AmeriCorps members only receive a modest living stipend and the promise of an education award for completing their service, but there are many benefits of service.

As an AmeriCorps member serving in Nevada, I gained valuable leadership skills through numerous professional development opportunities. Even as a native Nevadan I felt more connected and engaged with my community than I ever had before.

I’m not alone feeling like that either, according to a study by the Corporation for National and Community Service, 82% of AmeriCorps alumni feel a stronger attachment to their community after service.

This sense of community increases civic engagement, and with 92% of AmeriCorps alumni reporting that they are registered to vote, it’s obvious the desire to better their communities doesn’t end after they complete their service. AmeriCorps provides Nevada with civic-minded citizens who care about and want to improve the communities they live in.

AmeriCorps and national service works. It forges a deeper connection between an individual and their community. It provides a path for those who want to create a positive impact on their surroundings. AmeriCorps has been getting things done in Nevada for 25 years and with the support of communities throughout the state members will continue to get things done for years to come.

Matthew DeBray

Guns and the Constitution

Thank you, Michael Mouer, for correcting me on the preamble of the constitution wherein it correctly reads “Promote the General Welfare,” instead of “Provide for the Common Welfare.” You also wrote that Democrats Jan Schakowsky, Andrew Cuomo, and Dianne Feinstein, all advocated the banning of all guns. I have never heard nor read that before and believe that you may have incorrectly taken something out of context, and therefore will consider it hearsay unless you can furnish prima- facie evidence to the contrary.

Regardless, that is not the current position of gun control by the Democratic Party. And I rephrase my question, how can we promote the common welfare while ignoring health care needs of our citizens? Moreover, Corey Cohen was incorrect in asserting that Cory Booker, Elizabeth Warren, and Bernie Sanders want to ban all semi-automatic guns Our basic position is that we don’t want weapons sold which can easily be converted into assault weapons. They do want to ban the use of assault weapons which are unnecessary for defense.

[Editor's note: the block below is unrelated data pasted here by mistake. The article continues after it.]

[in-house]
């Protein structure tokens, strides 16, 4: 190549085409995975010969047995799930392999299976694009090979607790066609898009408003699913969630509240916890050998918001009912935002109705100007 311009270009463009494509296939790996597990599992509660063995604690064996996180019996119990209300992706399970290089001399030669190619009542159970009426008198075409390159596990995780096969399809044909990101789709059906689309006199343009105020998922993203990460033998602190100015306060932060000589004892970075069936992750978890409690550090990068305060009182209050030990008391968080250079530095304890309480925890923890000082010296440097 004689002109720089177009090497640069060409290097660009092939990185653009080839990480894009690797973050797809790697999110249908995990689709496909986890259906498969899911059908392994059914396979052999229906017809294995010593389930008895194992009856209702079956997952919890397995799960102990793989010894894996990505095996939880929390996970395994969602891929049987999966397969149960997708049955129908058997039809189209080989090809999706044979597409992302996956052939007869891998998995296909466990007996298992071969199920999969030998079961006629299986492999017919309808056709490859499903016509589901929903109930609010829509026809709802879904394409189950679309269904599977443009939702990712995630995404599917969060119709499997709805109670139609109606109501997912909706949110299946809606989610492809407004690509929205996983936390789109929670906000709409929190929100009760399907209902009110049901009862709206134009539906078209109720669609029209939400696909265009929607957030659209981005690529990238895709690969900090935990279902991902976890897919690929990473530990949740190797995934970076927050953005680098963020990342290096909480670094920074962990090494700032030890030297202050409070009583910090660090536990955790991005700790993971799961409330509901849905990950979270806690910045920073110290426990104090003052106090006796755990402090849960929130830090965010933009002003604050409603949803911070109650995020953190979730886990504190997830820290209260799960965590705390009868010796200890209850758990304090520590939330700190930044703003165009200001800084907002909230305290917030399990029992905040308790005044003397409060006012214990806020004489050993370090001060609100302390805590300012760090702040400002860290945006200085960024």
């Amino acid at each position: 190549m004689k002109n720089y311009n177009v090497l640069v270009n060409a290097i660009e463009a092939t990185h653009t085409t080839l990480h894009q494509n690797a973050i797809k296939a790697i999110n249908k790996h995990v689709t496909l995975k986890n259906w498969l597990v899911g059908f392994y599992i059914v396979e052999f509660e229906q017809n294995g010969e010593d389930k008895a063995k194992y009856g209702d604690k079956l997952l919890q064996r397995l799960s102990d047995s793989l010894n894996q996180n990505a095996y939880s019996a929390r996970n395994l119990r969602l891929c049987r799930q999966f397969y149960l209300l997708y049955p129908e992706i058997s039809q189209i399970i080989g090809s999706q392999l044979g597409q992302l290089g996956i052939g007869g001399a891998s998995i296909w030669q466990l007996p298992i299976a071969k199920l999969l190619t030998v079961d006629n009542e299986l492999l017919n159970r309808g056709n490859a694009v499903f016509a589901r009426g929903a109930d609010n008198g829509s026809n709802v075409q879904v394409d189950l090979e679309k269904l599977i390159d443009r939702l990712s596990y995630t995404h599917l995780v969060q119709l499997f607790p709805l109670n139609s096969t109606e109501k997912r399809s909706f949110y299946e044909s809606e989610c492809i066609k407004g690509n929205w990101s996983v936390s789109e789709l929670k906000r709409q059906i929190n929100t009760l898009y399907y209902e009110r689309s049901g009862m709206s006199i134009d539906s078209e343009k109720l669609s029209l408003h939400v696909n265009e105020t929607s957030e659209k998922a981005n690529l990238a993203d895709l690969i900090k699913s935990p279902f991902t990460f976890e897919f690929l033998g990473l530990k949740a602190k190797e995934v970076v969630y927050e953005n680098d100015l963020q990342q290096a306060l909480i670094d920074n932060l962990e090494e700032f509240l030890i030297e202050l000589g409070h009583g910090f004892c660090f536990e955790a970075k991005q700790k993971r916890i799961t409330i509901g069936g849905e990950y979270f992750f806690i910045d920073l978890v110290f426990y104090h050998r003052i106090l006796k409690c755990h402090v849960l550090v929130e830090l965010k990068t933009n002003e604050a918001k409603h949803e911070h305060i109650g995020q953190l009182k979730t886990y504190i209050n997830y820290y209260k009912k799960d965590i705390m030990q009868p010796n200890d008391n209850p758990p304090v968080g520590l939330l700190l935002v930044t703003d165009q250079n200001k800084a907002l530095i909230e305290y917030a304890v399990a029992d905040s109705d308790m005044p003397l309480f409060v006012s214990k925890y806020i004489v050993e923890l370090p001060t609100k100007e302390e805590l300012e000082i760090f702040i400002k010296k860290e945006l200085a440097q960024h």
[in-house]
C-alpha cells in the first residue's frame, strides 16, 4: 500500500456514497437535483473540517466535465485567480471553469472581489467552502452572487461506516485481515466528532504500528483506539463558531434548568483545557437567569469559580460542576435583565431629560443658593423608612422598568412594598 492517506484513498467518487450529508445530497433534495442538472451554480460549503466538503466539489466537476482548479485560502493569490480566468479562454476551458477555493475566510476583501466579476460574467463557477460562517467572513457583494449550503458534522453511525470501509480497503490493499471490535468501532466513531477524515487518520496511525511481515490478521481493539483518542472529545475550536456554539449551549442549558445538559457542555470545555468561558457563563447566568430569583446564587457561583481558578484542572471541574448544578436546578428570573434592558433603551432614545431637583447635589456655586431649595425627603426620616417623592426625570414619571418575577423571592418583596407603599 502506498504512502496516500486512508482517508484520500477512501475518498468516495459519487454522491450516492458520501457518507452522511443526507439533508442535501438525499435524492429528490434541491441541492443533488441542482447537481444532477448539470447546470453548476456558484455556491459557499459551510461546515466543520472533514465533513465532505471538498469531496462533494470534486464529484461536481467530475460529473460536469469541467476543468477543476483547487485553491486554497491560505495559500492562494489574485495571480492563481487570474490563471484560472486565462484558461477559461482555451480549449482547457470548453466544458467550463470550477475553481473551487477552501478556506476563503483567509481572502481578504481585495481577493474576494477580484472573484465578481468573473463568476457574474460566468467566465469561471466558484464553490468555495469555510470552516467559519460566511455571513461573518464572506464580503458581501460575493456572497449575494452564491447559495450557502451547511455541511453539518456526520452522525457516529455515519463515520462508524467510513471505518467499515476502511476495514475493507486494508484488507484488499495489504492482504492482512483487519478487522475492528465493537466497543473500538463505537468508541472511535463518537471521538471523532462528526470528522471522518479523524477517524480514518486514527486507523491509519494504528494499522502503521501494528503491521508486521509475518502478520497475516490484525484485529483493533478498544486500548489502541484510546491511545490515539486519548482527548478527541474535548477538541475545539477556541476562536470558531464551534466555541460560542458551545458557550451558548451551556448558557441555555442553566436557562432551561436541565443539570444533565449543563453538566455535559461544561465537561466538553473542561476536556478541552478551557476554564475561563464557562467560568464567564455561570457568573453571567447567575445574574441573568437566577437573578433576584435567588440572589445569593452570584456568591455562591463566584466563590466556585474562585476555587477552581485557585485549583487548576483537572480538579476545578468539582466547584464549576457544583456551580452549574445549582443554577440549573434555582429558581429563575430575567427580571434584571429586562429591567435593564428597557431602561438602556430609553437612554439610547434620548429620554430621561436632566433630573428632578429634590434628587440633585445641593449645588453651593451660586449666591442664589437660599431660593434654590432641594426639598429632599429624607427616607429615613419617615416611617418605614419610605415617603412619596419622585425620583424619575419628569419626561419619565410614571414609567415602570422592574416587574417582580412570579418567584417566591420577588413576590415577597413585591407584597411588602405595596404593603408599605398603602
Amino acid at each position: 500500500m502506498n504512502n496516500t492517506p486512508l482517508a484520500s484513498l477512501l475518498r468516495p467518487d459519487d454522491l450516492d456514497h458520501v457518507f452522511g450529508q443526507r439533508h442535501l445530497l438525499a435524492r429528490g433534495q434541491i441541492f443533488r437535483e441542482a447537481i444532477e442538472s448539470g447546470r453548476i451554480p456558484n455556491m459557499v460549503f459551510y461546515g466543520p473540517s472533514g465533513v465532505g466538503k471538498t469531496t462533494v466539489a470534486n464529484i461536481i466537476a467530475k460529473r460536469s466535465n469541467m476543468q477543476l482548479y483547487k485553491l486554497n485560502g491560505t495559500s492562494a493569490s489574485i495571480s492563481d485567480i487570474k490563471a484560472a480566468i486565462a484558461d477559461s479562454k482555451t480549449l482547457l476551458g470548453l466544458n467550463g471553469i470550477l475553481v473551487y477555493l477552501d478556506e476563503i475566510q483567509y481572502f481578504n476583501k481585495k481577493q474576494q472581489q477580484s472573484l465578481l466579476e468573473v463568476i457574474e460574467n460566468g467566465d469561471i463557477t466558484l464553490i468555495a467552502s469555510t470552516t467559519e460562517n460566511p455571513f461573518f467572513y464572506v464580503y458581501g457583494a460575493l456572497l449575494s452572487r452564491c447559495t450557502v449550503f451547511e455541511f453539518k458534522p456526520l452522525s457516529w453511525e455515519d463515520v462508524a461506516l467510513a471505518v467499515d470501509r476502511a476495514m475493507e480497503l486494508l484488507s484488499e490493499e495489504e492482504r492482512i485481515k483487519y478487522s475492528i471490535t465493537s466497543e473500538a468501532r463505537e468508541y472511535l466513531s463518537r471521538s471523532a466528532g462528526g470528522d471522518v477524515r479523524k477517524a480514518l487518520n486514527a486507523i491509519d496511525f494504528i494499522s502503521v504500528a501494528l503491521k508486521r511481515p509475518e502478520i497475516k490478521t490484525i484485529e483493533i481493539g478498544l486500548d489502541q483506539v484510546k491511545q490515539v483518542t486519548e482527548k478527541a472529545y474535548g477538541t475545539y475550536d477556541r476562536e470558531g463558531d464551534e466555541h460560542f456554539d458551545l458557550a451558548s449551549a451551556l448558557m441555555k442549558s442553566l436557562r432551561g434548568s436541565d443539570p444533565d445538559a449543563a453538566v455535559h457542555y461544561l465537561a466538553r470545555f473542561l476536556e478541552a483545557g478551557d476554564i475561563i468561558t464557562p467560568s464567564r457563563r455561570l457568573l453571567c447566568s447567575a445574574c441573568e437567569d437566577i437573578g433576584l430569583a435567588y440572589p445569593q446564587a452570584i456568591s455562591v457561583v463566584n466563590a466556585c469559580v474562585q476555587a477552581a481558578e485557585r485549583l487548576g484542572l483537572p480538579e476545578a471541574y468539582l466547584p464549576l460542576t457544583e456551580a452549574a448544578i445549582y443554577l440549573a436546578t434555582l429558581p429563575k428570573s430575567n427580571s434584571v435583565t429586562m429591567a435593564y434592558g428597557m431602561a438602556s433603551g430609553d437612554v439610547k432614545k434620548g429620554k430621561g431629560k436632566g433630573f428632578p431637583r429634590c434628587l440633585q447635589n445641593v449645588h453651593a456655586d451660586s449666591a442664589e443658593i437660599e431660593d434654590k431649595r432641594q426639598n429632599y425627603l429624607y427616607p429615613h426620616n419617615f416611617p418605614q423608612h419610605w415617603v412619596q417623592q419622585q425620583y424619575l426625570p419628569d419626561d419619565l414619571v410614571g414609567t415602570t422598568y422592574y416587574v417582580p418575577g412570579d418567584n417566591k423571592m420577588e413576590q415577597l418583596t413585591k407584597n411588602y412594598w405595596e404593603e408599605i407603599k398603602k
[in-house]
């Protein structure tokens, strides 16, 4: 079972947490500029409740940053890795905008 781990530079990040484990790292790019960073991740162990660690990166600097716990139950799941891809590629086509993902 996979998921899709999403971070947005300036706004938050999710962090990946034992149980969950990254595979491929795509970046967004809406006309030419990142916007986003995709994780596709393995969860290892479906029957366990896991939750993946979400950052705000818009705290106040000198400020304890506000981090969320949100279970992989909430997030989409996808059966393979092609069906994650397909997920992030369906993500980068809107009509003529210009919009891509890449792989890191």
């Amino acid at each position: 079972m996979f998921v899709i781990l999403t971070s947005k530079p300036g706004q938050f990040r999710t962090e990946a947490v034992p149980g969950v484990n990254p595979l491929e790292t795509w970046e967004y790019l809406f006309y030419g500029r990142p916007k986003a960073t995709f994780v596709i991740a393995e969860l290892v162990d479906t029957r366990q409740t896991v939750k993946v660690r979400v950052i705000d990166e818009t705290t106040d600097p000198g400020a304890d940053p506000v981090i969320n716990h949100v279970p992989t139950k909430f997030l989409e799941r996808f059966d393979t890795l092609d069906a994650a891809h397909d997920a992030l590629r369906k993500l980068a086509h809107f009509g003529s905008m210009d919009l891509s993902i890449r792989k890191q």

Hunting rifles, shotguns, and regular handguns like .38-caliber revolvers are good for defense and are not considered to be assault weapons like the one recently used in El Paso. Furthermore, a shotgun is greatly more likely to hit a target at close range than a single bullet.

Also, one of the reasons there are so many guns in Chicago is that the criminals go to neighboring states which have liberal gun laws. Rights, like privileges, are subject to regulation. For example, the right to free speech does not give us the right to yell, “fire,” in a crowded theater. It is likely our supreme court will rule on what weapons a citizen will have the right to bear. Likely, they will not include army tanks or cannons.

The former county commissioner and I agreed that there is little to no chance of predicting when and where a mentally unbalanced person is going to become even more whacko and commit mass killings like those which have recently made front-page news.

There are some states like Nevada which allow unbalanced people to easily purchase weapons of mass destruction and then take them to another state like California which ban almost all citizens from buying such weapons, and then the mentally unbalanced person often commits heinous crimes like the recent one at Gilroy, California. My question which neither Mr. Mouer nor Mr. Cohen answered is, why do we continue to make it easy for the whackos assault weapons which enable them to commit heinous crimes? Those who allow this also have blood on their hands.

Jim Ferrell